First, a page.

1. Avoid Implicit Structure

You need to be especially wary of implicit markup, often indicated by white space. For example, consider the simple case of a name:

<Name>Lenny Bruce</Name>

The name is sometimes treated as a single thing, but quite often you need to extract the first name and last name separately, most commonly to sort by last name. This seems easy enough to do: just split the string on the white space. The first name is everything before the space. The last name is everything after the space. Of course this algorithm falls apart as soon as you add middle names:

<Name>Lenny Alfred Bruce</Name>

You may decide that you don't really care about middle names, that they can just be appended to the first name. You're just going to sort by last name anyway. However, now consider what happens when the last name contains white space:

<Name>Stefania de Kennessey</Name>

The obvious algorithm assigns people the wrong last name. This can be quite offensive to the person whose name you've butchered, not that I haven't seen a lot of naïve software that does exactly this.

What about titles? For example, consider these names:

<Name>Mr. Lenny Bruce</Name>
<Name>Dr. Benjamin Spock</Name>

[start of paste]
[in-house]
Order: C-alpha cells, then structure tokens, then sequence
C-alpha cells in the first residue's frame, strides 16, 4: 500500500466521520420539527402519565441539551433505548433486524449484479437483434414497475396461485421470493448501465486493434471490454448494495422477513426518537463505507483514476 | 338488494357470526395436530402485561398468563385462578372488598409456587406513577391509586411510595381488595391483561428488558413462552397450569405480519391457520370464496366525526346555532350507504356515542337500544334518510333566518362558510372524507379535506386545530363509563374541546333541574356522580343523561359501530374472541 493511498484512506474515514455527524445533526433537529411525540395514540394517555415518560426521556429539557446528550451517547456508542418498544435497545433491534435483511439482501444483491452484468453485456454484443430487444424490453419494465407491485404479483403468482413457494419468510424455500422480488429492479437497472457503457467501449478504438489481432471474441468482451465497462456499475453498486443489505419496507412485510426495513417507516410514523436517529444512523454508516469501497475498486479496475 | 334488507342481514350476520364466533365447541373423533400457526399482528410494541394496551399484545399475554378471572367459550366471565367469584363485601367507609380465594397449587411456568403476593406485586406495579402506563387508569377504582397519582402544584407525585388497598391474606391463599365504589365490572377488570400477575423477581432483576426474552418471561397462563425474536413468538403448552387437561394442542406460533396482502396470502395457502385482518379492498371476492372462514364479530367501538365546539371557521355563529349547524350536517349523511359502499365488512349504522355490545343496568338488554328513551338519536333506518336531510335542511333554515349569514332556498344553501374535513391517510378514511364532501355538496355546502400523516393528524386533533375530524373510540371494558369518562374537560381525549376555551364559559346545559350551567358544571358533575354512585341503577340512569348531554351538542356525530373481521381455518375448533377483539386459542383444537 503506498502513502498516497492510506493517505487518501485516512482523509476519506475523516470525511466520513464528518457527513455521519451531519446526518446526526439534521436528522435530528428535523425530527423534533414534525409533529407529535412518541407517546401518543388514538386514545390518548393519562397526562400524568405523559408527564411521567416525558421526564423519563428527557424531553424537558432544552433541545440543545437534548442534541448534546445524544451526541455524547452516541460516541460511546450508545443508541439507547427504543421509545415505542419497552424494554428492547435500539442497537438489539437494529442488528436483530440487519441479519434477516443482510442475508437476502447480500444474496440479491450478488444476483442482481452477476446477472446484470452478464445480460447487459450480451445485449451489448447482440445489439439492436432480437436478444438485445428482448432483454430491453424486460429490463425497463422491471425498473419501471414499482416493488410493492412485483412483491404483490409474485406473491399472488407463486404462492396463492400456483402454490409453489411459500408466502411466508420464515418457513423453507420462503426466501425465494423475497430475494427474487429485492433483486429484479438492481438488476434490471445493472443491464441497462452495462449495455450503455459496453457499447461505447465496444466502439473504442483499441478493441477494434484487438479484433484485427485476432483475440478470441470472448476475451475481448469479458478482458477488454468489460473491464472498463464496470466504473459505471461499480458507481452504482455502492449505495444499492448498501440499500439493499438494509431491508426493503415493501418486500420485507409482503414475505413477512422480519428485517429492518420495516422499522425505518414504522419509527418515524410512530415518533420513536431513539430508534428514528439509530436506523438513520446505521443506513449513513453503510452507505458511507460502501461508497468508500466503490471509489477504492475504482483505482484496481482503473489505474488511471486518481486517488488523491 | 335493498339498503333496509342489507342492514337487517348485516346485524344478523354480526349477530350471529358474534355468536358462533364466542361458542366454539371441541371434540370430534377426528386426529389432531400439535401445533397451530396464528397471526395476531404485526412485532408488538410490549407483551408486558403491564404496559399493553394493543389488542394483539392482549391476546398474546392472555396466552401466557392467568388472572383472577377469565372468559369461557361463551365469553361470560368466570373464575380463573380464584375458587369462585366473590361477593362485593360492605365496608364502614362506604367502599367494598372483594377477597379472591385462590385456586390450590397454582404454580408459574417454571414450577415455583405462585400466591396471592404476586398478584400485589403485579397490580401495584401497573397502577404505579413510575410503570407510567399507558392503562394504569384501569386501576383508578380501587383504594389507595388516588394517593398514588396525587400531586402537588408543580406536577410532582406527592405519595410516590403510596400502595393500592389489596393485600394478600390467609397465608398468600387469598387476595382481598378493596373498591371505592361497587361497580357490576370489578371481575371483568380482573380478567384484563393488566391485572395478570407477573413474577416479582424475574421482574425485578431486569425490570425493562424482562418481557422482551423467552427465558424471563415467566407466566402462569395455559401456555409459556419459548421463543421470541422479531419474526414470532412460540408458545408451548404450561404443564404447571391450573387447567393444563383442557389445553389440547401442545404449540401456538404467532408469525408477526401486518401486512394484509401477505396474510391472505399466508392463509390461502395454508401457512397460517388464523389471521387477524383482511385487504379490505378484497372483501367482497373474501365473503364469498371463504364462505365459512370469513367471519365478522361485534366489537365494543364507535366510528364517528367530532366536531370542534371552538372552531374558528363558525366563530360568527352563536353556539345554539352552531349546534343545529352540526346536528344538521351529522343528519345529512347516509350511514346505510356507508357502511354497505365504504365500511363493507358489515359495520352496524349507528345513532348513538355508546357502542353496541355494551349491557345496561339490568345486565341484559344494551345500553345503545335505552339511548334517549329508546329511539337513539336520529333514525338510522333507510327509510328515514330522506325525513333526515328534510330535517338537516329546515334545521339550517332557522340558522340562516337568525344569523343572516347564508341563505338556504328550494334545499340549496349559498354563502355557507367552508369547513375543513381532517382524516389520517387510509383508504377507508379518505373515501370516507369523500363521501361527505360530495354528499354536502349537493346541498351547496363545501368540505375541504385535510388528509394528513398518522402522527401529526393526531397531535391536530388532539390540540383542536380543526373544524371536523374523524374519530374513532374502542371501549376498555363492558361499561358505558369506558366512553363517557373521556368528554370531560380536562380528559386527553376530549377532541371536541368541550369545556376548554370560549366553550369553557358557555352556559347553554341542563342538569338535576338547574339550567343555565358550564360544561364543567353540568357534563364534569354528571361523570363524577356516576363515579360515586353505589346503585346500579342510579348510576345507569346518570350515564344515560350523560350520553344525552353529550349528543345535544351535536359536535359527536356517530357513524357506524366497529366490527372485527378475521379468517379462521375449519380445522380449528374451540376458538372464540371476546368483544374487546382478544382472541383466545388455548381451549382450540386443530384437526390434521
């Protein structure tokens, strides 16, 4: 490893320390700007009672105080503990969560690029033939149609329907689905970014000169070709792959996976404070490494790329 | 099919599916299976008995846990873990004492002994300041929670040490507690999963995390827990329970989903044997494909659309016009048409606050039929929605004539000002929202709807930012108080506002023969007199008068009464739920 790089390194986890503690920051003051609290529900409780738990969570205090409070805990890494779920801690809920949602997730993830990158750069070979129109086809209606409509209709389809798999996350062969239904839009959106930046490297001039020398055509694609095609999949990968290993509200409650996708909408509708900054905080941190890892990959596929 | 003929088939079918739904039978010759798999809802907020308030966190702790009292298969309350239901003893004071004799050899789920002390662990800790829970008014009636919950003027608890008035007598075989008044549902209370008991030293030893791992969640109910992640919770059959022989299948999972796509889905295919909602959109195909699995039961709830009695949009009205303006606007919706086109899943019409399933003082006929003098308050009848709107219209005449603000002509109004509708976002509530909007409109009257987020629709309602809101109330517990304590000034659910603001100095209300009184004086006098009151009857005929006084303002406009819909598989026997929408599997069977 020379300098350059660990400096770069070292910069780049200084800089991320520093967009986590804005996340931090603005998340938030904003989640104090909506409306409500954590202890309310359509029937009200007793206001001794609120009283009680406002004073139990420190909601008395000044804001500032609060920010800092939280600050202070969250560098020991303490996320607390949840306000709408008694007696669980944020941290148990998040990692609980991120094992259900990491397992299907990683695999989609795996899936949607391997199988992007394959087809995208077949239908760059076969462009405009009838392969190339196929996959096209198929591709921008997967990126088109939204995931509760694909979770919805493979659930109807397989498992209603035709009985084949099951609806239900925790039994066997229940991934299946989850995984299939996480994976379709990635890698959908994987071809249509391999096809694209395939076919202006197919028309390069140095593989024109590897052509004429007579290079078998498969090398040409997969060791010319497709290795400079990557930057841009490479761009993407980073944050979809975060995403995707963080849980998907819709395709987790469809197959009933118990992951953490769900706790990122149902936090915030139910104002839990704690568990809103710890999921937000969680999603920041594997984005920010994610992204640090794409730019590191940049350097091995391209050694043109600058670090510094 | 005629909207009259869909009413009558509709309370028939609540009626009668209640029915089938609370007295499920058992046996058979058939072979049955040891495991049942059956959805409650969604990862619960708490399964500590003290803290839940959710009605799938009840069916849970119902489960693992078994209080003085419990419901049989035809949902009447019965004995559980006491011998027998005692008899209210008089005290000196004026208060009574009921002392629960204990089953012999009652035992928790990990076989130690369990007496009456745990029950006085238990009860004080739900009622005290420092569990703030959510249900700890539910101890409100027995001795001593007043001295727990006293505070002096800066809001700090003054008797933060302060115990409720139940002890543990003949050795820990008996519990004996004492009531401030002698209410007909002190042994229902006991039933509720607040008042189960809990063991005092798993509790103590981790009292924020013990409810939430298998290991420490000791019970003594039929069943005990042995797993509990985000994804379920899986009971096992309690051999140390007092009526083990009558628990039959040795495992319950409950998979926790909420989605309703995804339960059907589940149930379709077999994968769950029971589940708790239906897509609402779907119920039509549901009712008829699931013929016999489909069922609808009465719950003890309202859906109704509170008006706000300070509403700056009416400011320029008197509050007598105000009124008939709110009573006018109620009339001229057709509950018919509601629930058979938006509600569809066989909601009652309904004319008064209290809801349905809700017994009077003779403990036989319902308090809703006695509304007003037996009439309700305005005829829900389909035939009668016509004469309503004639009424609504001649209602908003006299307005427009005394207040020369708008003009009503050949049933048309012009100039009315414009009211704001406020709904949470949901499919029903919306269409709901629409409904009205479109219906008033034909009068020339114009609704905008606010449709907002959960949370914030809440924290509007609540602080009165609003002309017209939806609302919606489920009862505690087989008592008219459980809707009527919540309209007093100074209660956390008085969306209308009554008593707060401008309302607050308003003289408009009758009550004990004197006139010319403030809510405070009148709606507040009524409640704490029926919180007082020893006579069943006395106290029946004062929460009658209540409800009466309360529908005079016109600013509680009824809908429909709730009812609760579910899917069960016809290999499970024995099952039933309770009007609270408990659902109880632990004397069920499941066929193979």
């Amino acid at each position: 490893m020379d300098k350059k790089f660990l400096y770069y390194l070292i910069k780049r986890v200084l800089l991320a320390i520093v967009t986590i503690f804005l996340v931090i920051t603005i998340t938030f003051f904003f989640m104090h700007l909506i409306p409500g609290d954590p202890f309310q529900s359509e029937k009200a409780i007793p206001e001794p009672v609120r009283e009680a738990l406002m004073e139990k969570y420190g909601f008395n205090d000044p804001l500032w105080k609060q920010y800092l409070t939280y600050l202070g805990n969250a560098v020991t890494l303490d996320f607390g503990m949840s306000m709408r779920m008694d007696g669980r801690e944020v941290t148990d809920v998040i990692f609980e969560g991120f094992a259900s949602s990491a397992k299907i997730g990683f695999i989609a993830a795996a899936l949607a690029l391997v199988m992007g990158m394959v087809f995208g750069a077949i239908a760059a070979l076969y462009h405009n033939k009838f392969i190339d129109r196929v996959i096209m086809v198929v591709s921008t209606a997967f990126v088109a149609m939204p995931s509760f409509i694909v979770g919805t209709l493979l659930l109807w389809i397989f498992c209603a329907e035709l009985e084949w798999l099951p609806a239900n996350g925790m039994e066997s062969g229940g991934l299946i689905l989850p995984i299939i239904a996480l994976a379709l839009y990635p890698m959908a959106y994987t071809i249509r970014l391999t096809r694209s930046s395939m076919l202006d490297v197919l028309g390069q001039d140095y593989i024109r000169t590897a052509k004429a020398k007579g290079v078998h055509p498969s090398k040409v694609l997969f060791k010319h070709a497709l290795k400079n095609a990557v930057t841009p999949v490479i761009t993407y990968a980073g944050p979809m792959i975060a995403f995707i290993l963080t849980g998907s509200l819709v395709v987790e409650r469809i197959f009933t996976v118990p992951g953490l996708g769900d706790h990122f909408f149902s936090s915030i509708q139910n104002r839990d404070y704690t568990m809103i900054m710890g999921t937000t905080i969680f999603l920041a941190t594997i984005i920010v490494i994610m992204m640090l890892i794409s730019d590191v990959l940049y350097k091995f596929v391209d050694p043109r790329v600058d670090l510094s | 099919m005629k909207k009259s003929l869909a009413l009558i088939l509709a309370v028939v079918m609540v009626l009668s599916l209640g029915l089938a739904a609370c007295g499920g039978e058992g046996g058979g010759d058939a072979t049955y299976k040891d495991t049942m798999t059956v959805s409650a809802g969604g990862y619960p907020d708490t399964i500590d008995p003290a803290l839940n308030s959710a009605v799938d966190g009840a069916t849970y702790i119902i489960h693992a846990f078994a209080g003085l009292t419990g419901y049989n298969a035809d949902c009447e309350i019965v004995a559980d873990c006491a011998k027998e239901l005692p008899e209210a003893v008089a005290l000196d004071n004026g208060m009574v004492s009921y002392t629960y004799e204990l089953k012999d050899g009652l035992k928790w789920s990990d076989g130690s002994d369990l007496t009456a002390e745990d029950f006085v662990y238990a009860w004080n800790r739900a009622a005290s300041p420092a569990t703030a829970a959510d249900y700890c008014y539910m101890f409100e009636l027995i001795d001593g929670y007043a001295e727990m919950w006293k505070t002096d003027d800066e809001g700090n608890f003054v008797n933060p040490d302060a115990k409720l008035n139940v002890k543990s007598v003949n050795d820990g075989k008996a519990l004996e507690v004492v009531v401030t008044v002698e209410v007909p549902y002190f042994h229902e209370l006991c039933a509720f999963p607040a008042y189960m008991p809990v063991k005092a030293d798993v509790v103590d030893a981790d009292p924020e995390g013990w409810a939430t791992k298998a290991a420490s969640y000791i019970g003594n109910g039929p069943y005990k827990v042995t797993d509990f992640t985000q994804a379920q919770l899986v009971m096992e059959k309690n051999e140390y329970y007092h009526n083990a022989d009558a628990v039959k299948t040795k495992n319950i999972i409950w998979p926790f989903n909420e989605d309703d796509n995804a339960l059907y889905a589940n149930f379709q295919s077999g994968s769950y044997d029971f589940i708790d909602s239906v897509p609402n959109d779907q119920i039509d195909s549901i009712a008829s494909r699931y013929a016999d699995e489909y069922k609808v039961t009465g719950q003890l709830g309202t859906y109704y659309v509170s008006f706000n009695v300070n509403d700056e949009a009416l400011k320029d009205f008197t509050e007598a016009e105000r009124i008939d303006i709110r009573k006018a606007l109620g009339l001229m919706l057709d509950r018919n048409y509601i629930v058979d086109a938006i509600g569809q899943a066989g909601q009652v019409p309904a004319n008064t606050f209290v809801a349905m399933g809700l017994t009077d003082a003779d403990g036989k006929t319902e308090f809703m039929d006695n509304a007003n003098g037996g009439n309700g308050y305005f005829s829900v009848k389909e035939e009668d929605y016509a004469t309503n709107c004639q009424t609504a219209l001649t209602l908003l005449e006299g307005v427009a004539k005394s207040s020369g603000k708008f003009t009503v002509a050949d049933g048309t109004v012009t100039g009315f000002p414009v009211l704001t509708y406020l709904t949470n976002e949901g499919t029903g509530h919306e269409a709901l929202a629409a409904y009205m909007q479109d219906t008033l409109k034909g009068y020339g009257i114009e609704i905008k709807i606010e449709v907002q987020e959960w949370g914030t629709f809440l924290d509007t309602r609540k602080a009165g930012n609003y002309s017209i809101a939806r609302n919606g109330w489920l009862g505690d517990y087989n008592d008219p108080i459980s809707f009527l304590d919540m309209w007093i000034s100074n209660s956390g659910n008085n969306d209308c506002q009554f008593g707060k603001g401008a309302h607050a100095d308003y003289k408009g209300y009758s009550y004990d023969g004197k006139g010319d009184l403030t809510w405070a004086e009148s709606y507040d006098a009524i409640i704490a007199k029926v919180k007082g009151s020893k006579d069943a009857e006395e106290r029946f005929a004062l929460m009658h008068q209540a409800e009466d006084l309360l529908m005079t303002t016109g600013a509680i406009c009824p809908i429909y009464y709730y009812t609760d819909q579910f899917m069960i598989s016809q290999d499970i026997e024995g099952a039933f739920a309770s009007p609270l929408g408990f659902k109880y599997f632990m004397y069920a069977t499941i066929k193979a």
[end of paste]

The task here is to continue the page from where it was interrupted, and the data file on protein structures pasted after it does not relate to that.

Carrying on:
<Name>Timothy Leary, PhD</Name>
<Name>William Kunstler, Esq.</Name>
<Name>Ms. Anita Hoffman</Name>
<Name>Prof. John H. Exton, M.D., PhD</Name>

Given a large list of likely titles you can probably design an algorithm that accounts for these, but what seemed like a simple operation is rapidly complexifying in the face of real-world data.

Finally, let's recall that not all cultures put the family name last. For example, in Japan the family name normally comes first:

<Name>Kawabata Yasunari</Name>

Thus when sorting Japanese names you sort by first name rather than last name. Do you really want to try to design a system that can guess whether a string is a Japanese name or an English one? To make matters worse, often, but not always, when Japanese names are translated into English the order of the names is reversed:

<Name>Yasunari Kawabata</Name>

In fact, Japanese written in Kanji normally doesn't even use white space between the family and given name:


The problem is a lot messier than it looks at first glance.

All of this goes away as soon as you use explicit markup to identify the different components of a name, instead of relying on software to sort it out:

<Name><Given>Lenny</Given> <Family>Bruce</Family></Name>
<Name><Given>Lenny</Given> <Middle>Alfred</Middle> <Family>Bruce</Family></Name>
<Name><Given>Stefania</Given> <Family>de Kennessey</Family></Name>
<Name><Title>Mr.</Title> <Given>Lenny</Given> <Family>Bruce</Family></Name>